Although Ford feels happy in their current situation, there’s still some fear that they and their partner’s venture won’t work out — meaning that maybe, one day, they'll have to return to the job hunt. "I don't feel like, at this point, I can go back to an in-person environment because I'm honestly scared that I could not live up to someone's physical job responsibilities or requirements based on my chronic illness," they say. "I just know that I do much better when I am able to address my needs for resting or taking time to let a flare pass. It's really hard to do that when you're on someone else's timetable with someone else's requirements. I would definitely only look for remote work, which is limiting."
Xinyu (Judy) Hu, PhD, assistant professor of industrial and organizational psychology at Roger Williams University, says we’ve seen a huge spike in companies and industries creating remote and hybrid opportunities for their talent since the onset of COVID-19. "Overall, it's trending that way and we're seeing positive changes in terms of people's job performance as well as their satisfaction and wellbeing-related indicators," she tells Refinery29. Which is good news, since a recent study by McKinsey found that when given the opportunity to work from home, 87% of people take it. Another study by YouGov found that 57% of women are prioritizing jobs with flexibility, in both hours and location, and 64% of all people want a hybrid or fully remote work location.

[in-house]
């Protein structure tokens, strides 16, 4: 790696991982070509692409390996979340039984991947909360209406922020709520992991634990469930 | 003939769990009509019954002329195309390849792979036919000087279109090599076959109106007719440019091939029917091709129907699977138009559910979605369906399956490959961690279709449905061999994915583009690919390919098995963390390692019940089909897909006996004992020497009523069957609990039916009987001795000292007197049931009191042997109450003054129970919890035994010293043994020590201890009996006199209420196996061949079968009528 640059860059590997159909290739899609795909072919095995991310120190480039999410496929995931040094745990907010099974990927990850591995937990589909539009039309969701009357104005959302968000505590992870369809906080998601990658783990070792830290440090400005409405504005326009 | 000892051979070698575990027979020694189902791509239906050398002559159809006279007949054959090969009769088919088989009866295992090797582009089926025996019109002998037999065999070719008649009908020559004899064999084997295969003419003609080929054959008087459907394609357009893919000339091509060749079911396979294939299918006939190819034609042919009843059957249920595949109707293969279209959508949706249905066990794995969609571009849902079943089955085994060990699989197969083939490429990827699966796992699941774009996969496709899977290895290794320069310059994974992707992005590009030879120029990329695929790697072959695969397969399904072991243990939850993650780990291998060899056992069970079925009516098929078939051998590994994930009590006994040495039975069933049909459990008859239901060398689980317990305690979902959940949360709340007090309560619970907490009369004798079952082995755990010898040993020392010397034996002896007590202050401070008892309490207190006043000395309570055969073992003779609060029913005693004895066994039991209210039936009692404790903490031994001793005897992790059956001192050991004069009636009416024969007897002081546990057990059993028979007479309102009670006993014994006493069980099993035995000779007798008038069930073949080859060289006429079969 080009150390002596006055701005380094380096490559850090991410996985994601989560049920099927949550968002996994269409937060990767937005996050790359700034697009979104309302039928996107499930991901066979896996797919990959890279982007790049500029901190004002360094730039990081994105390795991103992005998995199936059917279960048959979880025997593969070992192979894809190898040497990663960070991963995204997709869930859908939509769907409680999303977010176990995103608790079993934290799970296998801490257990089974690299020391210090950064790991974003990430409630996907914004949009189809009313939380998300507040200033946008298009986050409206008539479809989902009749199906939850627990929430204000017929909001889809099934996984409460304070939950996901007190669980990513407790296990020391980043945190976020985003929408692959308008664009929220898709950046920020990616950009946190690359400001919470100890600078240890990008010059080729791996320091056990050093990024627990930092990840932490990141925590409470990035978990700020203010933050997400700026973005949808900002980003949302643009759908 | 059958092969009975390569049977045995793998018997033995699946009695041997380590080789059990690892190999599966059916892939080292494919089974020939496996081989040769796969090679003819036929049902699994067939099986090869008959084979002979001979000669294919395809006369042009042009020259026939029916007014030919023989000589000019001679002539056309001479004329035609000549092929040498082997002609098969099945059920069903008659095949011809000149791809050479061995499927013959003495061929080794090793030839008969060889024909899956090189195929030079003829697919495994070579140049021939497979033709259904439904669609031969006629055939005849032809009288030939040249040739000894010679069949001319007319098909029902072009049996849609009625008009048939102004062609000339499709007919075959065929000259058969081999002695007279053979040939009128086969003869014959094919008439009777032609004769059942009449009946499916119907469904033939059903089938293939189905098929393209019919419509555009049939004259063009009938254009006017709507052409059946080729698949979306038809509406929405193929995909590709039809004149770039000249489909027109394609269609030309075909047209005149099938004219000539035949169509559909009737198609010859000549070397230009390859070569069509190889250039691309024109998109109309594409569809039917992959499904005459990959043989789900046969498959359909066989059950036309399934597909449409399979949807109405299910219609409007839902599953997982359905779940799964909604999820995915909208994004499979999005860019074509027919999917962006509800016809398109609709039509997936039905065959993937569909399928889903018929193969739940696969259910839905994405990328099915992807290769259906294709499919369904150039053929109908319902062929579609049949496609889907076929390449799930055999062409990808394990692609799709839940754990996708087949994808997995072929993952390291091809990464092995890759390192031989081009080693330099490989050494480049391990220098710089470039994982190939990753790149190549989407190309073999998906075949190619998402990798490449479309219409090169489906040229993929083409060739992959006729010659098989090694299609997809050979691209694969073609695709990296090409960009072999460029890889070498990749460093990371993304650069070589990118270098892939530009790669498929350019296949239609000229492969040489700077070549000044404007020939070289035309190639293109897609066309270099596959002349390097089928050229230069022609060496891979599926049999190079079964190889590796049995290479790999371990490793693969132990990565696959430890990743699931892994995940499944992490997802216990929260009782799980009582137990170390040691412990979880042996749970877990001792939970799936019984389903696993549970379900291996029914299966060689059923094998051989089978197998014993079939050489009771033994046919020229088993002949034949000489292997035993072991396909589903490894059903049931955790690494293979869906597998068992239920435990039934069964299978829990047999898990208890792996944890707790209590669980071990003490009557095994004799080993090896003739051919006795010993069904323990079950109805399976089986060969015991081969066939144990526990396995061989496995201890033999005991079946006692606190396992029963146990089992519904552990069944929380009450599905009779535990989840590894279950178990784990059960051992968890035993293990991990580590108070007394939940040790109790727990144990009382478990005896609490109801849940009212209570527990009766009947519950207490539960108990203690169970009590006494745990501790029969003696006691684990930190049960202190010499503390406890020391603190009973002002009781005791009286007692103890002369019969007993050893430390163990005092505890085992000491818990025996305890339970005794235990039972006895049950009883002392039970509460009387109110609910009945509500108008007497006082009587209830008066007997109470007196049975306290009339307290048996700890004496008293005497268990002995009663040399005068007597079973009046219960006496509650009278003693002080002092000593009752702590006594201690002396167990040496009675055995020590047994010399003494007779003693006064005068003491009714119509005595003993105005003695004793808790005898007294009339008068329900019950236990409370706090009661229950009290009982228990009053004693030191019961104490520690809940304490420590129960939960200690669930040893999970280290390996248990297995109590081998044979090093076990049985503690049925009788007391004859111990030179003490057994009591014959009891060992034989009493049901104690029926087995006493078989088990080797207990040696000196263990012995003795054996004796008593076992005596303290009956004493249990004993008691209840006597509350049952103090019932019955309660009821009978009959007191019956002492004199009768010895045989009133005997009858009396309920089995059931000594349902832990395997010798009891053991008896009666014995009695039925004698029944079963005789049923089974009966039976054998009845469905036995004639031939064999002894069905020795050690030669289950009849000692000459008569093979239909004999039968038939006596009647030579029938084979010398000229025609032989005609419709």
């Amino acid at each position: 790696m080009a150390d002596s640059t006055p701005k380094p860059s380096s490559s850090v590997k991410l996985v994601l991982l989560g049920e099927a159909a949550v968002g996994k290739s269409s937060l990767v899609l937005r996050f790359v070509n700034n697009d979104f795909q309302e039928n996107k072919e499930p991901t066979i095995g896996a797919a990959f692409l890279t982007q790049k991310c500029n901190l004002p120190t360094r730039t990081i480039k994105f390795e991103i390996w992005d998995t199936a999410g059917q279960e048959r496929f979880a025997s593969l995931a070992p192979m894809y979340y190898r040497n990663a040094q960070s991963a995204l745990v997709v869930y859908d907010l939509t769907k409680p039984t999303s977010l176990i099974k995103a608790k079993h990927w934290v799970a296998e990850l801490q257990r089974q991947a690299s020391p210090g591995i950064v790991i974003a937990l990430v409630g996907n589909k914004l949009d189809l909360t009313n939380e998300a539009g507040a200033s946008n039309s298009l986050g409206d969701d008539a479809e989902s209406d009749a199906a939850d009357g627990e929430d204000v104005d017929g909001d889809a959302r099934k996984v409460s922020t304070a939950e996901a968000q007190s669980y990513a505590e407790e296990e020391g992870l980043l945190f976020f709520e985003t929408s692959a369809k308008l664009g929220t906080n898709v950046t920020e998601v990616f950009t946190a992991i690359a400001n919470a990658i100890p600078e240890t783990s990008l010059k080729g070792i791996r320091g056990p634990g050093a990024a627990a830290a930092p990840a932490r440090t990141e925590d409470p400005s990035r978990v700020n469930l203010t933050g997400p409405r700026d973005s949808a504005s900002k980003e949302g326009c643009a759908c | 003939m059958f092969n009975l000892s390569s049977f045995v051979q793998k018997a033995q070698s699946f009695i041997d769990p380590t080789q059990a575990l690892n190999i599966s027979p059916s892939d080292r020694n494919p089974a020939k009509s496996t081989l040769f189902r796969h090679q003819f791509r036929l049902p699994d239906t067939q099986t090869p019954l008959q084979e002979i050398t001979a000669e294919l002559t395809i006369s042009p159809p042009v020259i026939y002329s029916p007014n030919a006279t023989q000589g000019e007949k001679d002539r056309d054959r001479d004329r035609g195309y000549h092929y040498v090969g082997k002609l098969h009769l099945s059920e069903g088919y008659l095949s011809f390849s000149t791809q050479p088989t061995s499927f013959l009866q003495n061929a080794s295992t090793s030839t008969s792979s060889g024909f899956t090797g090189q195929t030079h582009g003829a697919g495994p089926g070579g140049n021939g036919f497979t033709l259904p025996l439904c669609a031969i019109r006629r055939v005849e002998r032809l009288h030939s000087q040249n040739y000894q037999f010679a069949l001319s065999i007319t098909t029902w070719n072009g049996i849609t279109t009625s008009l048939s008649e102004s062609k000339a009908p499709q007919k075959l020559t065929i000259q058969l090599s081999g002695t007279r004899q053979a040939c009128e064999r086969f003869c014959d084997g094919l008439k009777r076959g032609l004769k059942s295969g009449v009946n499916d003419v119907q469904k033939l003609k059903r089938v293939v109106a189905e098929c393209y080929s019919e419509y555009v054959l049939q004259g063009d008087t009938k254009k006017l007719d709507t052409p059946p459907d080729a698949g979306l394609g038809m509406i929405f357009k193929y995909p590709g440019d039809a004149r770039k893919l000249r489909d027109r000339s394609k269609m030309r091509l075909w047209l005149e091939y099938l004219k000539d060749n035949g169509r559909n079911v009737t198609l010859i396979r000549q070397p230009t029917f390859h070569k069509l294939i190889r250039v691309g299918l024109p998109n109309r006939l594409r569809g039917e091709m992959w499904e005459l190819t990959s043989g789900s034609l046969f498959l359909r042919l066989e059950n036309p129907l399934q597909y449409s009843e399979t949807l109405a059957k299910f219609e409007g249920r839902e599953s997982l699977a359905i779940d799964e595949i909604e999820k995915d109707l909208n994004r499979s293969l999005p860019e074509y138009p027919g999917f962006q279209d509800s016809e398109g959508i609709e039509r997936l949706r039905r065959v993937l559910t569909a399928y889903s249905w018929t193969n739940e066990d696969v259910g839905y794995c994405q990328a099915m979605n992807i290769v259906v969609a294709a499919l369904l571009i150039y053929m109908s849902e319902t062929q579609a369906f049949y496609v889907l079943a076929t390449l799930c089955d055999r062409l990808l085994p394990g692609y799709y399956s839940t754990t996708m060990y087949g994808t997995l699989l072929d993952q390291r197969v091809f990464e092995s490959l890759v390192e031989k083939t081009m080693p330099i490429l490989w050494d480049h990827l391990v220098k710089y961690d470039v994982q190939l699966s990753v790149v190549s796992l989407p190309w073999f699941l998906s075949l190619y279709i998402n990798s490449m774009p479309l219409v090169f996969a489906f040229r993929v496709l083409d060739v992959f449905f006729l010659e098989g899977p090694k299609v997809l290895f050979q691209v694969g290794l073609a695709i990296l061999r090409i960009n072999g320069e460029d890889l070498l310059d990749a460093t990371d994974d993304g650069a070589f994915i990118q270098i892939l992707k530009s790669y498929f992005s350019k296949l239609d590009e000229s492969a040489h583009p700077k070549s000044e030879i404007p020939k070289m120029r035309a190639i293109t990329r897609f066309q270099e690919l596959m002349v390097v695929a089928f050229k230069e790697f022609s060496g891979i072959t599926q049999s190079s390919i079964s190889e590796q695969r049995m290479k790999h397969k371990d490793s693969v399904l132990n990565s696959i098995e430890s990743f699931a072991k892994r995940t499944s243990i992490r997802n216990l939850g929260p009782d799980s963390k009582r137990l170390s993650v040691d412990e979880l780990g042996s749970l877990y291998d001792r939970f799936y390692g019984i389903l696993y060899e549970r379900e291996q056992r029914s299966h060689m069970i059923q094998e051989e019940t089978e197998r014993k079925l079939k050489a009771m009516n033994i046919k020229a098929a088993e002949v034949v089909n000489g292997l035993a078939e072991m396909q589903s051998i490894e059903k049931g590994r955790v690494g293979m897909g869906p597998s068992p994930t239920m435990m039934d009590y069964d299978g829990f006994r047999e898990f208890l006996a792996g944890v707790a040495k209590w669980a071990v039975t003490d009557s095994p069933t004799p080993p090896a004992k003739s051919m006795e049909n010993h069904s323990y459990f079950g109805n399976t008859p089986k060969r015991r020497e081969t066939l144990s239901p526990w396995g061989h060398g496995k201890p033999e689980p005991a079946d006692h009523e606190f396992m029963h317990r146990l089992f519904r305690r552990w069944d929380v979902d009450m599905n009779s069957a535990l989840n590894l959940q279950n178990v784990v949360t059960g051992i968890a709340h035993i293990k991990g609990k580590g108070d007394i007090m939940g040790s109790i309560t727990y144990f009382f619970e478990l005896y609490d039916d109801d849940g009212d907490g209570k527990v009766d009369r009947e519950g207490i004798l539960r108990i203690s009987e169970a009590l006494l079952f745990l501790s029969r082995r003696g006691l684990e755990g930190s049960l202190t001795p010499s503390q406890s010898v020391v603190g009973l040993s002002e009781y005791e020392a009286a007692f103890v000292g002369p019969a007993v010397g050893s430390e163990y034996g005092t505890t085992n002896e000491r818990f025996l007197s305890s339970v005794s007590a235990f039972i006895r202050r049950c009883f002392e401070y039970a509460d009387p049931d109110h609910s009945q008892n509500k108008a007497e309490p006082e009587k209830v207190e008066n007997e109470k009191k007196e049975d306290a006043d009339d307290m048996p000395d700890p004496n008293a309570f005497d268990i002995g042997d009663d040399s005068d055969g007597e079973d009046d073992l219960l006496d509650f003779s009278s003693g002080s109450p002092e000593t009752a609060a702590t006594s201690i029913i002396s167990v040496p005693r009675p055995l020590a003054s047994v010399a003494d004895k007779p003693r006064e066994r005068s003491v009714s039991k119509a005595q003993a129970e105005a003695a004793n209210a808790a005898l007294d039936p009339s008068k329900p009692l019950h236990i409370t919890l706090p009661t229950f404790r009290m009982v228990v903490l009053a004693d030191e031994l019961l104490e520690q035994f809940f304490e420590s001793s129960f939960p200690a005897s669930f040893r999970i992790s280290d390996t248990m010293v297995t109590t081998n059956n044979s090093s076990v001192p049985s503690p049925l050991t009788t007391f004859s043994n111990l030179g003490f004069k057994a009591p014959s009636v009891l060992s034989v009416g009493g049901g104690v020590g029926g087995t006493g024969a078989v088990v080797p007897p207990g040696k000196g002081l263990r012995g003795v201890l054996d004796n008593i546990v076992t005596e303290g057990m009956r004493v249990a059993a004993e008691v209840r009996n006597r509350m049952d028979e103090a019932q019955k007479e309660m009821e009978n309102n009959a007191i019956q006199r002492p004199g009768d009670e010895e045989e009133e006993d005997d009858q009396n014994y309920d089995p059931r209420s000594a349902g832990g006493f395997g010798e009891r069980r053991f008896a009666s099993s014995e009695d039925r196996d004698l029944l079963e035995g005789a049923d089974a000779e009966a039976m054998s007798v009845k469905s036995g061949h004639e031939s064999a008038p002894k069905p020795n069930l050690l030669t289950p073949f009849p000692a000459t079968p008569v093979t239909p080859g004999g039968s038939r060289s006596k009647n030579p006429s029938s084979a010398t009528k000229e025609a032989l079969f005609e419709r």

To keep working from home, Ford and Madi say they’d take a pay cut. "I would pivot and do work I was overqualified for, or even something that just wasn't in my zone of interest," Ford says.
It's undeniable that the pandemic has caused great tragedy — but it has also caused us to get creative and find solutions to difficult problems, including work. "When you're faced with changing your way of life, in terms of dealing with a disease or disability, you kind of have to embrace your new normal. At least, that's what I tried to do," Ford says. "I try to look at it as a positive that working from home enables me to still contribute, still make things that are important, and still connect with people. I just do it in a different way."
Dr. Rousseau says that any time we have to make an exception or do something we haven’t done before in a crisis, we end up learning a lot more about what’s possible. Working from home works — not for everyone, sure, but it’s important that we give those who want that choice the agency to do so. Whether it’s entirely remote positions, a hybrid model, or full-time in office, it’s imperative to let workers work the way that works for them.
The tides are changing. Companies that want to stay relevant need to get on board.
*Name changed to protect identity